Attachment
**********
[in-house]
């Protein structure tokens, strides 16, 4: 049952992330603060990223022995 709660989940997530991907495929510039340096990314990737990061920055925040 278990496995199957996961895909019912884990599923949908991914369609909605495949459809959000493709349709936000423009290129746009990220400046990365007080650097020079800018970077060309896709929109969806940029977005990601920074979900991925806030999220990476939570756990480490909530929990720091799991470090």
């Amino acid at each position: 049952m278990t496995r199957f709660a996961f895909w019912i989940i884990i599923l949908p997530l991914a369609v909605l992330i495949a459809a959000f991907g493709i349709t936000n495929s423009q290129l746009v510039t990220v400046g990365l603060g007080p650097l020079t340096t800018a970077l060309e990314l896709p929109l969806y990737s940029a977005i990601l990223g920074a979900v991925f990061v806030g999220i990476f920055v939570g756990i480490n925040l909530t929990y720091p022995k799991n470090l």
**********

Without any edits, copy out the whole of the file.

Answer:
[in-house]
């Protein structure tokens, strides 16, 4: 049952992330603060990223022995 709660989940997530991907495929510039340096990314990737990061920055925040 278990496995199957996961895909019912884990599923949908991914369609909605495949459809959000493709349709936000423009290129746009990220400046990365007080650097020079800018970077060309896709929109969806940029977005990601920074979900991925806030999220990476939570756990480490909530929990720091799991470090």
């Amino acid at each position: 049952m278990t496995r199957f709660a996961f895909w019912i989940i884990i599923l949908p997530l991914a369609v909605l992330i495949a459809a959000f991907g493709i349709t936000n495929s423009q290129l746009v510039t990220v400046g990365l603060g007080p650097l020079t340096t800018a970077l060309e990314l896709p929109l969806y990737s940029a977005i990601l990223g920074a979900v991925f990061v806030g999220i990476f920055v939570g756990i480490n925040l909530t929990y720091p022995k799991n470090l």